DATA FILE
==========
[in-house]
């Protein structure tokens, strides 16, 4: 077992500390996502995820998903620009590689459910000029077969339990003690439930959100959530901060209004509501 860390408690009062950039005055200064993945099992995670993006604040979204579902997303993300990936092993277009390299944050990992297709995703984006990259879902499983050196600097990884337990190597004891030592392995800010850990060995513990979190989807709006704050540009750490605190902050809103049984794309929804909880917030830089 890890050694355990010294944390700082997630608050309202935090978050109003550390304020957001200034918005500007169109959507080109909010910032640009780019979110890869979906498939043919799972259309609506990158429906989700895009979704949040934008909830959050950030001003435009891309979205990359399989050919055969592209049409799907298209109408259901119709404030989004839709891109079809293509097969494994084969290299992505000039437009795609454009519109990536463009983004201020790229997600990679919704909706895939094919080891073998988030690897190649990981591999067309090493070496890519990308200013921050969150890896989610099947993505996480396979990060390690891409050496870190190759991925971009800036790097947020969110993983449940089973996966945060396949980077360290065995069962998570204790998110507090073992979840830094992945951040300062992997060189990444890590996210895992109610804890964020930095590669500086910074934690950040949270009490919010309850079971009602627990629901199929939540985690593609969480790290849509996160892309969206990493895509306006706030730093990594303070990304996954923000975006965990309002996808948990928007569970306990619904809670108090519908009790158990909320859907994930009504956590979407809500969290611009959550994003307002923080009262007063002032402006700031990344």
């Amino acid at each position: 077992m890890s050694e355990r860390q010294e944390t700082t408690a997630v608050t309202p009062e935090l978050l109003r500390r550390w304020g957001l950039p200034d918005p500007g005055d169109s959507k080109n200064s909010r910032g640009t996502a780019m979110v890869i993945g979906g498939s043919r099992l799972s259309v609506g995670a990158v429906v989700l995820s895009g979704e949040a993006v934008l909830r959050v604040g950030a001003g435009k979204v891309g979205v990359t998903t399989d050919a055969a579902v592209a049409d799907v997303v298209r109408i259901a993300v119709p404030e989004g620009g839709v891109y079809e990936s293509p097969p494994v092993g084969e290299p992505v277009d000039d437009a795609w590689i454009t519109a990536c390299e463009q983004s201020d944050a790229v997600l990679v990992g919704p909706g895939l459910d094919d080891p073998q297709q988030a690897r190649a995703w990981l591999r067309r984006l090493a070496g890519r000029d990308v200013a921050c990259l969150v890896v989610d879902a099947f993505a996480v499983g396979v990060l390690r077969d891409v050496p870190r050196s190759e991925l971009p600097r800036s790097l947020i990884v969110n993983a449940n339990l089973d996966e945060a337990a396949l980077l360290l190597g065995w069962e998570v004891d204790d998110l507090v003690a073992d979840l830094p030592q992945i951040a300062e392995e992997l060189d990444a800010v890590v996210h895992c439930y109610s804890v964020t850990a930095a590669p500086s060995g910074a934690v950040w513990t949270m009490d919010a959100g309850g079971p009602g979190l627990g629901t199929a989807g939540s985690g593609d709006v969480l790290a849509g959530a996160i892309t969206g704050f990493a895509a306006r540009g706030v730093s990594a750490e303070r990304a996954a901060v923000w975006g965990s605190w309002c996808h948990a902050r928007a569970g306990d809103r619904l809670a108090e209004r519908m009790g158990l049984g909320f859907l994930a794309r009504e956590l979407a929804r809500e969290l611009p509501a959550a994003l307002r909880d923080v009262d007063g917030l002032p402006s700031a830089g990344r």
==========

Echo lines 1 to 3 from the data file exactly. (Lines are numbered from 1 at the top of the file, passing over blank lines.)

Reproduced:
[in-house]
């Protein structure tokens, strides 16, 4: 077992500390996502995820998903620009590689459910000029077969339990003690439930959100959530901060209004509501 860390408690009062950039005055200064993945099992995670993006604040979204579902997303993300990936092993277009390299944050990992297709995703984006990259879902499983050196600097990884337990190597004891030592392995800010850990060995513990979190989807709006704050540009750490605190902050809103049984794309929804909880917030830089 890890050694355990010294944390700082997630608050309202935090978050109003550390304020957001200034918005500007169109959507080109909010910032640009780019979110890869979906498939043919799972259309609506990158429906989700895009979704949040934008909830959050950030001003435009891309979205990359399989050919055969592209049409799907298209109408259901119709404030989004839709891109079809293509097969494994084969290299992505000039437009795609454009519109990536463009983004201020790229997600990679919704909706895939094919080891073998988030690897190649990981591999067309090493070496890519990308200013921050969150890896989610099947993505996480396979990060390690891409050496870190190759991925971009800036790097947020969110993983449940089973996966945060396949980077360290065995069962998570204790998110507090073992979840830094992945951040300062992997060189990444890590996210895992109610804890964020930095590669500086910074934690950040949270009490919010309850079971009602627990629901199929939540985690593609969480790290849509996160892309969206990493895509306006706030730093990594303070990304996954923000975006965990309002996808948990928007569970306990619904809670108090519908009790158990909320859907994930009504956590979407809500969290611009959550994003307002923080009262007063002032402006700031990344």
């Amino acid at each position: 077992m890890s050694e355990r860390q010294e944390t700082t408690a997630v608050t309202p009062e935090l978050l109003r500390r550390w304020g957001l950039p200034d918005p500007g005055d169109s959507k080109n200064s909010r910032g640009t996502a780019m979110v890869i993945g979906g498939s043919r099992l799972s259309v609506g995670a990158v429906v989700l995820s895009g979704e949040a993006v934008l909830r959050v604040g950030a001003g435009k979204v891309g979205v990359t998903t399989d050919a055969a579902v592209a049409d799907v997303v298209r109408i259901a993300v119709p404030e989004g620009g839709v891109y079809e990936s293509p097969p494994v092993g084969e290299p992505v277009d000039d437009a795609w590689i454009t519109a990536c390299e463009q983004s201020d944050a790229v997600l990679v990992g919704p909706g895939l459910d094919d080891p073998q297709q988030a690897r190649a995703w990981l591999r067309r984006l090493a070496g890519r000029d990308v200013a921050c990259l969150v890896v989610d879902a099947f993505a996480v499983g396979v990060l390690r077969d891409v050496p870190r050196s190759e991925l971009p600097r800036s790097l947020i990884v969110n993983a449940n339990l089973d996966e945060a337990a396949l980077l360290l190597g065995w069962e998570v004891d204790d998110l507090v003690a073992d979840l830094p030592q992945i951040a300062e392995e992997l060189d990444a800010v890590v996210h895992c439930y109610s804890v964020t850990a930095a590669p500086s060995g910074a934690v950040w513990t949270m009490d919010a959100g309850g079971p009602g979190l627990g629901t199929a989807g939540s985690g593609d709006v969480l790290a849509g959530a996160i892309t969206g704050f990493a895509a306006r540009g706030v730093s990594a750490e303070r990304a996954a901060v923000w975006g965990s605190w309002c996808h948990a902050r928007a569970g306990d809103r619904l809670a108090e209004r519908m009790g158990l049984g909320f859907l994930a794309r009504e956590l979407a929804r809500e969290l611009p509501a959550a994003l307002r909880d923080v009262d007063g917030l002032p402006s700031a830089g990344r």